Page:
How to Calculate Self Employment Tax in California
Remaining compliant with California’s self-employment tax can be a burdensome process. You must understand what qualifies as a self-employed individual, and you also have to know the appropriate amount of taxes that you must pay. While employees at a California-based business will have their taxes automatically deducted from their earnings, a self-employed individual must remain diligent when calculating taxes to avoid drawing the ire of the Internal Revenue Service. If you require assistance calculating your taxes as a self-employed individual, you should consult with an experienced Roseville tax attorney. The NewPoint Law Group, LLP is here to discuss how to calculate self-employment tax in California.
When are You Self Employed for CA Tax Purposes?
The IRS and the state of California use similar definitions regarding what constitutes a self-employed person. For example, an individual that operates as sole proprietor or as an independent contractor will be considered self-employed under the law. An individual who is not considered the employee of a legal entity, or who runs their own business, can also be considered self-employed. The following is a list of some other types of individuals who are considered self-employed in California:
Members of a partnership
Members of a limited liability company that operates as a partnership
Part-time business owners
To learn more about the requirements for self-employment in California, you should speak with an experienced California tax attorney.
When Do You Owe Self Employment Tax?
In California, you do not owe self-employment tax if your net earnings are less than $400 for the year. To calculate your net earnings for the year, you must add up your income and subtract your expenses. If you come up with a number that is $400 or more, you will have to pay the self-employment tax.
Depending on the complexity of your business, this may seem like a daunting task. Our tax return planning attorneys can help you determine what income should be included in these calculations.
Like employees who have taxes deducted from their paycheck every time they are paid, self-employed individuals are also tasked with paying taxes throughout the year. However, those who are self-employed are permitted to pay taxes on a quarterly basis. While this is advantageous in certain circumstances, it can quickly become an issue if a self-employed person does not have a proper system for consistently subtract taxes from their earnings. This can be made even more difficult if you are unsure of your anticipated earnings for a specific quarter.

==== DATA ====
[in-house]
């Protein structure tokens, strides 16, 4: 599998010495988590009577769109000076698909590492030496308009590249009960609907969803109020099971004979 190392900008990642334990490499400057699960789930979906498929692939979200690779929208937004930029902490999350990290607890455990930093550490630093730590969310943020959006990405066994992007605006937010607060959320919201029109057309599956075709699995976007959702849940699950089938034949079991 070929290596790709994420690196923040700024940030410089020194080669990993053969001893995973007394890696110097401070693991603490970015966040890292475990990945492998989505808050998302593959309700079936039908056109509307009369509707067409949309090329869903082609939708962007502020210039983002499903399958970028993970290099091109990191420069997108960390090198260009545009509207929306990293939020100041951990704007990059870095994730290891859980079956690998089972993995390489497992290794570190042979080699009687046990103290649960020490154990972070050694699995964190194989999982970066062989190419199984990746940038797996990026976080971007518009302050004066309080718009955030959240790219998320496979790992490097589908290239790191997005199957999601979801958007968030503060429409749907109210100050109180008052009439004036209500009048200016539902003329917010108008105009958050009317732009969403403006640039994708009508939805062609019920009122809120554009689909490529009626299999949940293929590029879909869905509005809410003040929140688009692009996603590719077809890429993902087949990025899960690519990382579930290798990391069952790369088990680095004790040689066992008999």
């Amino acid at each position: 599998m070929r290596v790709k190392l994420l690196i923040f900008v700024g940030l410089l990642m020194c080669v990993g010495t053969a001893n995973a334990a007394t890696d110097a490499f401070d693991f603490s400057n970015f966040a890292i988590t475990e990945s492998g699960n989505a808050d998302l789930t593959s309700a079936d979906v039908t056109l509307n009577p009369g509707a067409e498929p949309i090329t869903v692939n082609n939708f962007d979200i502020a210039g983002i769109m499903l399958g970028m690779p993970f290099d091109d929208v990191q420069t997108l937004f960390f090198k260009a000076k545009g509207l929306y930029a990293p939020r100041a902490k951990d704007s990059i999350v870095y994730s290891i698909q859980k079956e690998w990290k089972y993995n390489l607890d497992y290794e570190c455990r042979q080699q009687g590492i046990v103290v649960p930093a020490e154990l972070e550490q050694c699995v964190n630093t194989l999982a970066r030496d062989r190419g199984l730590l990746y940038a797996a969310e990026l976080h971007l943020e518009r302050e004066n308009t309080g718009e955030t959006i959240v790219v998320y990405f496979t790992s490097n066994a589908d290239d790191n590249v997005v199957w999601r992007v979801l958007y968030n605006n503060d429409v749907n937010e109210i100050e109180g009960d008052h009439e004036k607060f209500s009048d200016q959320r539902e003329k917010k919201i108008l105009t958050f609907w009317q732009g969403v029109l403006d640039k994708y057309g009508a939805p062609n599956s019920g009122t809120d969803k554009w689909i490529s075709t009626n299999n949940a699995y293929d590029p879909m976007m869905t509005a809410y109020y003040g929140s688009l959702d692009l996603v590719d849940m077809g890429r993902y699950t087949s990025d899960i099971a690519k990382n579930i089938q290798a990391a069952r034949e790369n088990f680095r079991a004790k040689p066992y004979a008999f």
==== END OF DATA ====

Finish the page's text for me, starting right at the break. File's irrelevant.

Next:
California and the IRS have the same schedule for when a self-employed individual must pay their taxes:
First quarter payment: Due April 18th
Second quarter payment: Due June 15th
Third quarter payment: Due September 15th
Fourth quarter payment: Due January 15th of the next year
Self-employed individuals can use this schedule to make payments each quarter that equal 25 percent of their annual tax estimate. If you are self-employed, you must still file your annual taxes. When filing with the IRS, the self-employed must use Form 1040-ES. When filing with the California Franchise Tax Board, you must use the 540-ES form under Schedule C.
The tax rate for self-employed individuals in California is 15.3 percent. Of that, 12.4 percent is distributed to Social Security with a limit of $118,500 of net earnings. The remaining percentage will be allocated to Medicare, which does not have a collectible limit.
If you fail to make your quarterly payments, you will likely incur state and federal penalties. For example, interest could accrue on every payment that was not made to the IRS. In extreme situations, you could end up with an IRS tax lien on your property. The IRS could file for a tax lien under the following circumstances:
You owe more than $10,000, and your account is deemed non-collectible
You owe $10,000 or more, and the payment plan you set up will not eliminate the debt within 72 months
You have an unpaid balance of over $50,000, and you negotiate a payment plan
There are several other scenarios where the IRS may issue a tax lien. Staying informed about IRS practices can help you weigh your options when facing delinquent payments.
Our Tax Planning Lawyers Can Help Determine Your Self Employment Taxes
At the NewPoint Law Group, LLP, we are dedicated to helping you find an efficient way to calculate your self-employment tax. Our tax planning lawyers possess extensive experience on a wide range of tax issues, and we are prepared to represent you. Staying current on state and federal tax law is difficult, but we are here to help you. Our attorneys have served clients in Roseville, Folsom, Huntington Beach, and across California, and we would be proud to represent you. To schedule a confidential legal consultation, call us at 800-358-0305.